The Medicare Payment Advisory Commission has backed a proposal to reduce Part B drug payment rates for hospitals participating in the 340B Drug Pricing Program, though members had signaled they would oppose it.
The panel voted 13-3 to reduce the rates by 10% of the average sales price of the drugs. The move would save about $300 million that would then be funneled to hospitals with some of the neediest patients.
MedPAC will include the recommendation in its report to Congress in March. Hospital stakeholders in the room immediately criticized the vote and said it sets a bad precedent.
Congress created the 340B program to help hospitals serving disproportionately large numbers of low-income patients. It gives participants steep discounts from manufacturers on outpatient drugs. Medicare payments, then, often exceed the costs, and the providers use the surplus toward services. Critics of the program, which has recently exploded, say many participants aren't using the money to serve the patients the program is intended to help.
During a discussion of the proposal last month, MedPAC members questioned whether they could even make such a request since the drug-discount program is overseen by the Health Resources and Services Administration and not the CMS. MedPAC Chairman Dr. Francis Crosson argued that 340B is a Medicare expenditure and thus fair game for the panel to address. He added that Congress asked MedPAC to review the 340B program.
After the vote, the American Hospital Association issued a statement calling the recommendation “inappropriate.” “We are disappointed MedPAC has ventured so far afield from their mission, especially in the face of such strong opposition by several commissioners,” AHA Executive Vice President Tom Nickels said.
The panel's three holdouts all represent hospitals: Herb Kuhn, CEO of the Missouri Hospital Association; Warner Thomas, CEO of the Ochsner Health System in New Orleans; and David Nerenz, director of the Center for Health Policy and Health Services Research at Henry Ford Health System in Detroit.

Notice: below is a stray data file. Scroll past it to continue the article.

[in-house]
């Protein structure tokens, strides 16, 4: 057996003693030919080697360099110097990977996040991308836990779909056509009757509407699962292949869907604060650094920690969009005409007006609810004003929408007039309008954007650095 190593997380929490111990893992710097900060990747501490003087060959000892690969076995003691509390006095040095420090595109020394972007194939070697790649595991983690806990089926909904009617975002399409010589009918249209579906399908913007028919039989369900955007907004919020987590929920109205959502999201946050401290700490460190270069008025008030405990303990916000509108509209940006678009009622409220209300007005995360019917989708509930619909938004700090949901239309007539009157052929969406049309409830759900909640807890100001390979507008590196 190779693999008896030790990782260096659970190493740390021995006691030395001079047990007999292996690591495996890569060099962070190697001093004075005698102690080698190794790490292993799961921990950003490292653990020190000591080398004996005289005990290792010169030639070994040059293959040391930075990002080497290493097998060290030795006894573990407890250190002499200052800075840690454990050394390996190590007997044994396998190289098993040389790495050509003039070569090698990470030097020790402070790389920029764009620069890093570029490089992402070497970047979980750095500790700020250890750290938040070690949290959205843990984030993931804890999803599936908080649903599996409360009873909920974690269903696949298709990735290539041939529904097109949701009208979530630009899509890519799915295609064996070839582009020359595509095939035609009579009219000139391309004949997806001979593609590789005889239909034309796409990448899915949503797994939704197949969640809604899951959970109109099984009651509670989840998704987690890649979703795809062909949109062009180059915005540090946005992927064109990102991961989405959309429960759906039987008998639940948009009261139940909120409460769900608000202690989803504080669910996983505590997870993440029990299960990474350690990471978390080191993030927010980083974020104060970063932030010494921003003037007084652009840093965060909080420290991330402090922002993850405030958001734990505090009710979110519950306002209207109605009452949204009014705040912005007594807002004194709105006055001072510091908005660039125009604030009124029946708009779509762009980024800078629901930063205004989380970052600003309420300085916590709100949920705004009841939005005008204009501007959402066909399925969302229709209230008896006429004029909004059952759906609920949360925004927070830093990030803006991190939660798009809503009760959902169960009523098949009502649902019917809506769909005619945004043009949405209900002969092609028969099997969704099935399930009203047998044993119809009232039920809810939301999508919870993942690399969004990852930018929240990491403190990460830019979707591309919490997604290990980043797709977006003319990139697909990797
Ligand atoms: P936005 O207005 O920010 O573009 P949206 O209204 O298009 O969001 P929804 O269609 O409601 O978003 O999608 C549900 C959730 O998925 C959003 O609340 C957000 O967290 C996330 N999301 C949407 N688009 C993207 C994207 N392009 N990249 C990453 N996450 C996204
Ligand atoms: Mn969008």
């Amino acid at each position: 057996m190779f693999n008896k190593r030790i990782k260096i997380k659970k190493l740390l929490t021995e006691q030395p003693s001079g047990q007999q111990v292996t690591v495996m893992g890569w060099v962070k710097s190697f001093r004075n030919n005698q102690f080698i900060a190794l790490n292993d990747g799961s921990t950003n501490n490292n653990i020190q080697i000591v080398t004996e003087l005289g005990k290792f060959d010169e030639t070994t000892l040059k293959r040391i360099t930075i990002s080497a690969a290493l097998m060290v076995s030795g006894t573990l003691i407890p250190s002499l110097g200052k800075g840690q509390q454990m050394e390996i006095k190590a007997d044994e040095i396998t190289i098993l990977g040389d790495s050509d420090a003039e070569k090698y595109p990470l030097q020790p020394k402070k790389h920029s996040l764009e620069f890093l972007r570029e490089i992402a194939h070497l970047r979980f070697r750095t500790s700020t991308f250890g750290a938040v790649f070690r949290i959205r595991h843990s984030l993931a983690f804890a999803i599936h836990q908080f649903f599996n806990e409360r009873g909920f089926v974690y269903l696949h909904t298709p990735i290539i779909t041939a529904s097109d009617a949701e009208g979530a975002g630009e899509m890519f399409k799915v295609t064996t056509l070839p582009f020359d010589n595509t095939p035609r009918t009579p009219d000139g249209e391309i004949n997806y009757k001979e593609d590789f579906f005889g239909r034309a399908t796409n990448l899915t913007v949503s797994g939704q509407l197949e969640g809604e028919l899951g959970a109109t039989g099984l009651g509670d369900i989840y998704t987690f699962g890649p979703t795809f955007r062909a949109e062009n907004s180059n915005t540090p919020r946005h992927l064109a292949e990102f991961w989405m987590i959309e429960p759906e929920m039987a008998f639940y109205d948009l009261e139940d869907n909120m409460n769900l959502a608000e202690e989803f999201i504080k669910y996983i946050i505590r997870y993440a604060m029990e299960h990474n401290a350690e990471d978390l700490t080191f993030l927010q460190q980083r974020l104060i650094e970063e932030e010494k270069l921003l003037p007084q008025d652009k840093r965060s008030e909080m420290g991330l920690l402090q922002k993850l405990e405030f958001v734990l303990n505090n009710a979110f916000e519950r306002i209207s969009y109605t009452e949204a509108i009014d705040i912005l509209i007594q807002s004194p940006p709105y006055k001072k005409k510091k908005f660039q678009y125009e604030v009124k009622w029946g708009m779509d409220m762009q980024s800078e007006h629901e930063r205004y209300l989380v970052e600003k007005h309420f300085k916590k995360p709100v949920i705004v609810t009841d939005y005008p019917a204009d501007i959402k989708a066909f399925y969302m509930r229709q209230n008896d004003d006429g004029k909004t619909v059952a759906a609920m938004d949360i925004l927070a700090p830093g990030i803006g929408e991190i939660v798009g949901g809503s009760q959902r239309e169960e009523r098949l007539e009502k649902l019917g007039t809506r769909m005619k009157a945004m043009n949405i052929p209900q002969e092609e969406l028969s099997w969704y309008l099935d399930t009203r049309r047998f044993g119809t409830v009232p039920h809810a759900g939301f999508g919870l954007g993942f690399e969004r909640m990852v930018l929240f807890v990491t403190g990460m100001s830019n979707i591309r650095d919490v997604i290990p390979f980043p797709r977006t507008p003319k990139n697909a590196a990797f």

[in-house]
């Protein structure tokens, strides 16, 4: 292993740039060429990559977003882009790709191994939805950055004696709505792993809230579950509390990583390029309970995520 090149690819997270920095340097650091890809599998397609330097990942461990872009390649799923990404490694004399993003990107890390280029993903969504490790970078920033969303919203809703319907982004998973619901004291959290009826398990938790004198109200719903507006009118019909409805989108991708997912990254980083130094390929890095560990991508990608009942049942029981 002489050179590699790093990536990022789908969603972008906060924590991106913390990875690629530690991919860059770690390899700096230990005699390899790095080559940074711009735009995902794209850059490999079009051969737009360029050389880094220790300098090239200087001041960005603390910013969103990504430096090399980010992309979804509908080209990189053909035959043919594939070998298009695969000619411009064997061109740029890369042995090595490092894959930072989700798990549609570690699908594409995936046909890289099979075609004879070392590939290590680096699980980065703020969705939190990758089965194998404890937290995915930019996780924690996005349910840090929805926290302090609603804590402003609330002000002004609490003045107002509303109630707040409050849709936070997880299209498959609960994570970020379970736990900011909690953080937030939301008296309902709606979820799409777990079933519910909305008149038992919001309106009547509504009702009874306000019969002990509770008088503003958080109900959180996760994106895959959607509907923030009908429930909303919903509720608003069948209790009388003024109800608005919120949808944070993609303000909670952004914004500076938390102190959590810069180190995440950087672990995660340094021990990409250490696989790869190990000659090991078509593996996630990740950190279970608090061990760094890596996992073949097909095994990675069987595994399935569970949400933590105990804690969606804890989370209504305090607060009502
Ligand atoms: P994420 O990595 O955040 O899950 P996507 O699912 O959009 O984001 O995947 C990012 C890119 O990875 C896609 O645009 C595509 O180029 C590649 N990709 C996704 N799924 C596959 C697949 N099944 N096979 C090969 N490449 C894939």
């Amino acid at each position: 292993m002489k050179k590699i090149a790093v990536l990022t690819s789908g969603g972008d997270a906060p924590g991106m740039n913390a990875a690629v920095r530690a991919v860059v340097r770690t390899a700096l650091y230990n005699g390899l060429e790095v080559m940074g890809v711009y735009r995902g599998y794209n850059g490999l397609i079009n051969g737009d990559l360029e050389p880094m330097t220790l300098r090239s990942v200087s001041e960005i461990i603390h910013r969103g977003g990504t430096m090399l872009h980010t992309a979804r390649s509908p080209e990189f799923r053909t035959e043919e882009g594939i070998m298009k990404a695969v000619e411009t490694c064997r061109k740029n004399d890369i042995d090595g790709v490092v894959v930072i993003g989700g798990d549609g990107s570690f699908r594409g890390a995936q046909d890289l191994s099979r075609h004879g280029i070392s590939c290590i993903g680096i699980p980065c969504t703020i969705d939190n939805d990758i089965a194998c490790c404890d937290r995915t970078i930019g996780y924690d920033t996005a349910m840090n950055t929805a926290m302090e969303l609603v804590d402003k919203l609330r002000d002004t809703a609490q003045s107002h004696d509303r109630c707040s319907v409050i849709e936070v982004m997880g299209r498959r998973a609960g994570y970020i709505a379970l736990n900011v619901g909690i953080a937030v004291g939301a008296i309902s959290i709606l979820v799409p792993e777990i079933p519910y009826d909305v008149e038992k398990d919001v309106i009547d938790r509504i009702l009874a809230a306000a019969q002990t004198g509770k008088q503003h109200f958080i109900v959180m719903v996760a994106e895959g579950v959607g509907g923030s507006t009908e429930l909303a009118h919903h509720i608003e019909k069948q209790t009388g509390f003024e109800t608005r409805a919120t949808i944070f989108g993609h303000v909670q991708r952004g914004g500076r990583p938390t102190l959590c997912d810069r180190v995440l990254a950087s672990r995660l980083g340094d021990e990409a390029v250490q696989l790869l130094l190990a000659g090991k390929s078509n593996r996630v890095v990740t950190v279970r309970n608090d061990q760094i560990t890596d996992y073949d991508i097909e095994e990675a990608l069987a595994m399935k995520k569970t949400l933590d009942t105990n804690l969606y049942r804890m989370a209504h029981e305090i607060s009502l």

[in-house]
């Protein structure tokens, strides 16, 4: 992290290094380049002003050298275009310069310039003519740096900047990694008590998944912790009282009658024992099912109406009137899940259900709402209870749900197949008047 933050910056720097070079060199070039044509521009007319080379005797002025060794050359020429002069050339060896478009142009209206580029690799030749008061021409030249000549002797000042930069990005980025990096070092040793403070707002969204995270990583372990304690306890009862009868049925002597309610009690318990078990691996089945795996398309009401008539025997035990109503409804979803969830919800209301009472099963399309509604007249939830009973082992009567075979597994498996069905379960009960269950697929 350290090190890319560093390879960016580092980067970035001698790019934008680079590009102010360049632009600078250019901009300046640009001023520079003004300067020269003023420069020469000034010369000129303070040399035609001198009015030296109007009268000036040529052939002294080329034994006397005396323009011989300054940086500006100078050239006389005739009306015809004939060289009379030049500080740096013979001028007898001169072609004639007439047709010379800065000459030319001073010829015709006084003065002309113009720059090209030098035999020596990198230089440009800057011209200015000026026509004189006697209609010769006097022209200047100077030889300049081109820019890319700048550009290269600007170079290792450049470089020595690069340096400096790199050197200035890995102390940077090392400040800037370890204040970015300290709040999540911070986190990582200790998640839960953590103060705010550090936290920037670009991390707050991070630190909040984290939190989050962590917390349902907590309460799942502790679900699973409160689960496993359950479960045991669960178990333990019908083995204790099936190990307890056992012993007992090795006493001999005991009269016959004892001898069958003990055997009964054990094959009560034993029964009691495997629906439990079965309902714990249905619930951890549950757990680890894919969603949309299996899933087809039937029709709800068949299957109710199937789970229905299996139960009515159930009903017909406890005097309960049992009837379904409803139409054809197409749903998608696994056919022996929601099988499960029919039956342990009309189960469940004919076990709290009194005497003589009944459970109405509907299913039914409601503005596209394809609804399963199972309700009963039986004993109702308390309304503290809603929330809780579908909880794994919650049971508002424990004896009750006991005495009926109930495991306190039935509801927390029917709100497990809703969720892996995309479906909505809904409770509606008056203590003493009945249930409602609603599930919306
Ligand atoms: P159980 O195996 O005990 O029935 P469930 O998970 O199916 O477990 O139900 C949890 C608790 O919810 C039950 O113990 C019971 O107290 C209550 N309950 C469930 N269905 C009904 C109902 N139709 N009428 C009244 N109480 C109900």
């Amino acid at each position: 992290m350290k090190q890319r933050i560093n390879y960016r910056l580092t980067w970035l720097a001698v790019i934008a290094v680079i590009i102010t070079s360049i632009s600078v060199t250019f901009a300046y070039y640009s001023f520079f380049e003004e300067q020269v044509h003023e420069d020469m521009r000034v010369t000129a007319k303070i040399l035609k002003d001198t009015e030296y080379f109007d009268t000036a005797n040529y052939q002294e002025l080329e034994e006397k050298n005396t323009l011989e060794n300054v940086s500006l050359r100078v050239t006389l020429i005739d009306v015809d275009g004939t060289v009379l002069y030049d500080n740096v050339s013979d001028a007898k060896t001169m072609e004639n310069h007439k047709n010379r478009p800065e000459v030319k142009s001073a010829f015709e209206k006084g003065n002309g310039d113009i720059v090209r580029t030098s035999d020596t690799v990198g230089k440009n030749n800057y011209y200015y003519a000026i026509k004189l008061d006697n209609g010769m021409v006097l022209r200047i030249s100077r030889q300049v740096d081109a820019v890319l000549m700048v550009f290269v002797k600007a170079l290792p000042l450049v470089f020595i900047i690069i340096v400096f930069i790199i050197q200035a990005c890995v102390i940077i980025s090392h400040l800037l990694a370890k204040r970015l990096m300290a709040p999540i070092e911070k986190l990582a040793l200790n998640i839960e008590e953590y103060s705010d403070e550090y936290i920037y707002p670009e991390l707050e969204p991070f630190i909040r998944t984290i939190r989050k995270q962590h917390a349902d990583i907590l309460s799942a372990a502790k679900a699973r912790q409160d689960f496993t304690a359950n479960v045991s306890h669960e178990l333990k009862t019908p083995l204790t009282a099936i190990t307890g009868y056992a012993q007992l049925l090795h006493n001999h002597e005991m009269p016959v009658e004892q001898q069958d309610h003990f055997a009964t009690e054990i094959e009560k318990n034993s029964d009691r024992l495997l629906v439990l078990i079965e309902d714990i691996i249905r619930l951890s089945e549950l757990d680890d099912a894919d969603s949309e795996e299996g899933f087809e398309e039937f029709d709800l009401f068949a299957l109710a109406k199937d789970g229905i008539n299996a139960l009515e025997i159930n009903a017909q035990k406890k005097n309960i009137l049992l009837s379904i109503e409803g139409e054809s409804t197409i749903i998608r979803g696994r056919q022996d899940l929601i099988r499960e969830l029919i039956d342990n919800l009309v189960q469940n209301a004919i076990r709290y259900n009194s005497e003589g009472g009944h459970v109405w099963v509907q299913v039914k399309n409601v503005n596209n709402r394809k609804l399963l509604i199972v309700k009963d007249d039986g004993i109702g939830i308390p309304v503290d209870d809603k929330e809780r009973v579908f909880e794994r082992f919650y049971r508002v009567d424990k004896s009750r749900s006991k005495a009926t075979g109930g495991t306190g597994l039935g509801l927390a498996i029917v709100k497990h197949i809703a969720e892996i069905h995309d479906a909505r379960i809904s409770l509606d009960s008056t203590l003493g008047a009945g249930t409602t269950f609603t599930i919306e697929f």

Thomas said his vote was swayed in part by a letter to MedPAC from America's Essential Hospitals, a trade group for safety net hospitals. Although the proposal ostensibly would direct additional funding to hospitals with the most low-income patients, the safety net organization contends that some of its members would lose funds they need to care for such patients.
Nerenz said he didn't understand what problem the proposal was supposed to solve. “I'm not sure we need to be doing this at all,” he said. And Kuhn said he still believed 340B falls outside of MedPAC's domain.
There appeared to be little analysis to determine the potential negative implications of the policy, according to Maureen Testoni, senior vice president and general counsel for 340B Health, a not-for-profit organization of more than 1,100 hospitals and health systems participating in the program.
The program, which was expanded under the Affordable Care Act, has seen a stark rise in the number of covered organizations over the past decade. One-third of all hospitals now participate, and the Government Accountability Office has estimated that 40% of hospitals are eligible.
According to MedPAC, the 340B-covered entities spent more than $7 billion on drugs under the program in 2013, three times what was spent in 2005.